Car chases, attempted murder, mansions on the hill, underground prisons, psychopaths, agents, directors, actors, cops, criminals, lawyers, big whigs, buxom babes, nudity, sex, drugs, death, destruction… sounds like a regular day in Hollywood doesn’t it? At least the Hollywood of the movies, but for Charlie Hardie it’s the most atypical day in usually decidedly chosen humdrum life.
Excitement was the norm for him, till one day and for the last few years he’s done everything in his power to have the most basic, boring life possible. Life doesn’t ever go the way one plans, especially when the man running your life is writer Duane Swiercynski.
This isn’t how the Charlie Hardie trilogy of FUN & GAMES (June 2011), HELL & GONE(October 2011) and POINT & SHOOT (scheduled for 2013) begins, but that’s the crux of the matter. I became a real fan of Duane’s through his work on CABLE Vol.2 , in which Nate Summers and an unnamed child travel through a crazy future. I had been marginally introduced to him prior through his book The Blonde, but it was with Fun & Games that his brand of high octane, high adventure, crazy twists and wilder turns really grabbed me and have turned me into an always and future fan.
As with some of the best of crime noir fiction, the Charlie Hardie series is very visual. As you go through each passage, there is no way to not envision how this book would be translated on to the big screen with any of the current aging action stars of the 80s who are still kicking ass and taking names at the helm. Personally I see Val Kilmer or Russell Crowe when I close my eyes and/or pour through the pages, but I’m not a movie executive or a financier or even someone with the money to buy the rights to take the energy on a script adaptation, no, here I’m just a fan who thinks you should be as well.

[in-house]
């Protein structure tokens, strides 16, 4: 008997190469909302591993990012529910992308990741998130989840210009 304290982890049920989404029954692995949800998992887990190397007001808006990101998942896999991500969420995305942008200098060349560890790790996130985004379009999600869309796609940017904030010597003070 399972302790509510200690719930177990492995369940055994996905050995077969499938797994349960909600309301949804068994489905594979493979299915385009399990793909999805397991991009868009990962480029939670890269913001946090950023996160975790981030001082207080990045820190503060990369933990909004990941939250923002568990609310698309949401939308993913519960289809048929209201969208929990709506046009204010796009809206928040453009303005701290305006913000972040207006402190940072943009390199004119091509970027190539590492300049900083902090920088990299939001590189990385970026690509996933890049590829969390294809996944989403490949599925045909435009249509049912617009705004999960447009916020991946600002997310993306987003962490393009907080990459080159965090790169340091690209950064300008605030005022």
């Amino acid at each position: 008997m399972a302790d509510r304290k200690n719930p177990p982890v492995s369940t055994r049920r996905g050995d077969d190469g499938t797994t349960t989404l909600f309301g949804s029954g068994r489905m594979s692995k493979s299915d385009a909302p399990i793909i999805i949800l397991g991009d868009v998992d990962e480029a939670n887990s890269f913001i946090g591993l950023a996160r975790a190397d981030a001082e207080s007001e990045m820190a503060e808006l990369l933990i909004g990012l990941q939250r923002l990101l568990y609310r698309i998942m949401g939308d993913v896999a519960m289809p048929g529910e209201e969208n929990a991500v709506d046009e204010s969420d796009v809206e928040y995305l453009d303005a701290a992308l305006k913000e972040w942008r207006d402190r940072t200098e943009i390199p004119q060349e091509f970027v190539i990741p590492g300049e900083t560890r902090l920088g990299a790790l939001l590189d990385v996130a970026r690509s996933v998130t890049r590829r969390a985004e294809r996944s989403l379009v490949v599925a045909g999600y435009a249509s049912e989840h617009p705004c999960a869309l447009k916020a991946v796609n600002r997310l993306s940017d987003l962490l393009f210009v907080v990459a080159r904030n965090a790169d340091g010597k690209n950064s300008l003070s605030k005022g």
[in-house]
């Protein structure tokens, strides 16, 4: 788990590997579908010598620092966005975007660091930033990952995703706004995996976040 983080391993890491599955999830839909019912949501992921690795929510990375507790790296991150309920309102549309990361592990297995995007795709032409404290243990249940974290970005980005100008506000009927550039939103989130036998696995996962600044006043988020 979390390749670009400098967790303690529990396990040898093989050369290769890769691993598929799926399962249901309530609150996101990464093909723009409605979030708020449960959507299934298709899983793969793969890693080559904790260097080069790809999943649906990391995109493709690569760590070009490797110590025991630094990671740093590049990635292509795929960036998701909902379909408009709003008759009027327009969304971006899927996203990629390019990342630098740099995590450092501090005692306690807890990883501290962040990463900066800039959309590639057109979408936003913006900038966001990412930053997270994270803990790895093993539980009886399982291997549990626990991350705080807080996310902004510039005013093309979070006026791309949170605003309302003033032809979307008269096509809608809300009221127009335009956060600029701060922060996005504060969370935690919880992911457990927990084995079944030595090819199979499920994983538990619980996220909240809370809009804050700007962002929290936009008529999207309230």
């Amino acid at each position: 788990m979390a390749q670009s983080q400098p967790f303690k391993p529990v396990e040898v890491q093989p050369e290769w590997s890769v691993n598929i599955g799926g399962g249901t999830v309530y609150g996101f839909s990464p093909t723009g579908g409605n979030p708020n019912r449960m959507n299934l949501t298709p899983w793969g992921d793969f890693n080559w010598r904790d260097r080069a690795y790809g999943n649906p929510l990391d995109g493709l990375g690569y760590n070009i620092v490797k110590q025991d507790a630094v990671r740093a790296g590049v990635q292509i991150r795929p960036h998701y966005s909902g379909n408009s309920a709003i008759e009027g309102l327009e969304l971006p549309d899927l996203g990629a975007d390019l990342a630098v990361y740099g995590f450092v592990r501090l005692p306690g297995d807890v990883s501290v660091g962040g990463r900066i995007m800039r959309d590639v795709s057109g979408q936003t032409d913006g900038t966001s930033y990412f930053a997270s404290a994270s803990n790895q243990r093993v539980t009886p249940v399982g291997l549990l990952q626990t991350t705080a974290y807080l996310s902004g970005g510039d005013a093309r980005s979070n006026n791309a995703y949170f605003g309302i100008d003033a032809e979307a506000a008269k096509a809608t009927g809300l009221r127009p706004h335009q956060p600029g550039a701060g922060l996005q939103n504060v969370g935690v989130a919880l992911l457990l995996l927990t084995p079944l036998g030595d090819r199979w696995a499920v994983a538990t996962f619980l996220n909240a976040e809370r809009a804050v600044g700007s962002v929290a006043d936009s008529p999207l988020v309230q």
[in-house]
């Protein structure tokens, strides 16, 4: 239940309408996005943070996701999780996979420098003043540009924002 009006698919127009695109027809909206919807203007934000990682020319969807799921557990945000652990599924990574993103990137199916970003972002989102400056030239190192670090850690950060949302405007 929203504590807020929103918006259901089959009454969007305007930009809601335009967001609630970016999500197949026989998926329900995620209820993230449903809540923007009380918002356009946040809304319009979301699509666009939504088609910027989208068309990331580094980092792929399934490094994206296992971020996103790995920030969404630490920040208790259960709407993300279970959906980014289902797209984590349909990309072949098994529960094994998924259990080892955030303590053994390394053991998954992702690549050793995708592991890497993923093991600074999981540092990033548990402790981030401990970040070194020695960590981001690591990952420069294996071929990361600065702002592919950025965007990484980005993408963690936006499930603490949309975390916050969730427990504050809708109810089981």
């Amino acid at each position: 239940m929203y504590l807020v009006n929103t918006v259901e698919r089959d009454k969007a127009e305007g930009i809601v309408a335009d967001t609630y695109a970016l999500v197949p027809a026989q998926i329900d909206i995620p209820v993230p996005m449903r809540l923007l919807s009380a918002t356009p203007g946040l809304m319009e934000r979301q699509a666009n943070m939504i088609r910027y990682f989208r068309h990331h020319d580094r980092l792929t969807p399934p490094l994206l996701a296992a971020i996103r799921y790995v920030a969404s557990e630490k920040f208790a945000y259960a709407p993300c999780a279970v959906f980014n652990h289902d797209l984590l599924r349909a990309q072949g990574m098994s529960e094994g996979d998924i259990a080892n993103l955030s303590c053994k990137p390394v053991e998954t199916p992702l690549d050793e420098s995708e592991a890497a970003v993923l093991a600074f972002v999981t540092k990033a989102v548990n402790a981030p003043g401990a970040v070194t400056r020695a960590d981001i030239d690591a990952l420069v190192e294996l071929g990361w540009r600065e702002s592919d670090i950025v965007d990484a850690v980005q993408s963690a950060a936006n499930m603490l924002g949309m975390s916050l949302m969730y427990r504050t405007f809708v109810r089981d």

Swiercynski takes the choice of an almost fourth person approach here, jumping from the perspective of various characters, including the peripheral. This style is kept up through both books and while jarring at first, it allows a really inventive way of revealing bits and pieces of a much larger whole. As much as this is Charlie’s adventure, there is so much more going on and each clue, hint, tid bit and revelation into this huge architecture Duane has built just expands in such ways that you can pretty much completely understand why he’s taking his time with the third book. Originally this trilogy was going to come hard and fast, June and October of 2011 and then March of 2012. After finishing Hell & Gone and then reading the first openings of Point & Shoot at the end of it, I was salivating at the bit for the final chapter, wondering how after how large, crazy and thrilling the second book was, it could be topped. That’s the idea with a trilogy right? To keep building and building. Not that there’s many trilogy to compare to. In its own way Charlie Hardie’s story and Duane’s concept to do it as three self-contained but completely interconnected books is truly quite original. The only real trilogies I can even think of in literature that may have begun as being conceptually the same is the work of Robertson Davis, all other trilogies have such different histories and origins.
One of the most fascinating things from this fourth person style of different perspectives is you gain an appreciation and interest for everyone involved, even the people who die or the people who just seem like they’re pure evil. It is one of the most amazing aspects of the writing that would definitely get lost in transition from page to screen.
I must say I enjoyed HELL & GONE much more than FUN & GAMES. There’s just so much intrigue, character development and the type of nail biting I personally love. FUN & GAMES for most the most part is escaping the horror, not stopping for one moment to explore, while HELL & GONE is the locked chamber, with no where to run, so you better figure out how to just survive till you can escape. I can only guess that the final book is the insanity where you try to decide to go into the lion’s den.
FUN & GAMES and HELL & GONE were published by Mulholland Books and are availabile at all fine book retailers and in all e-book formats.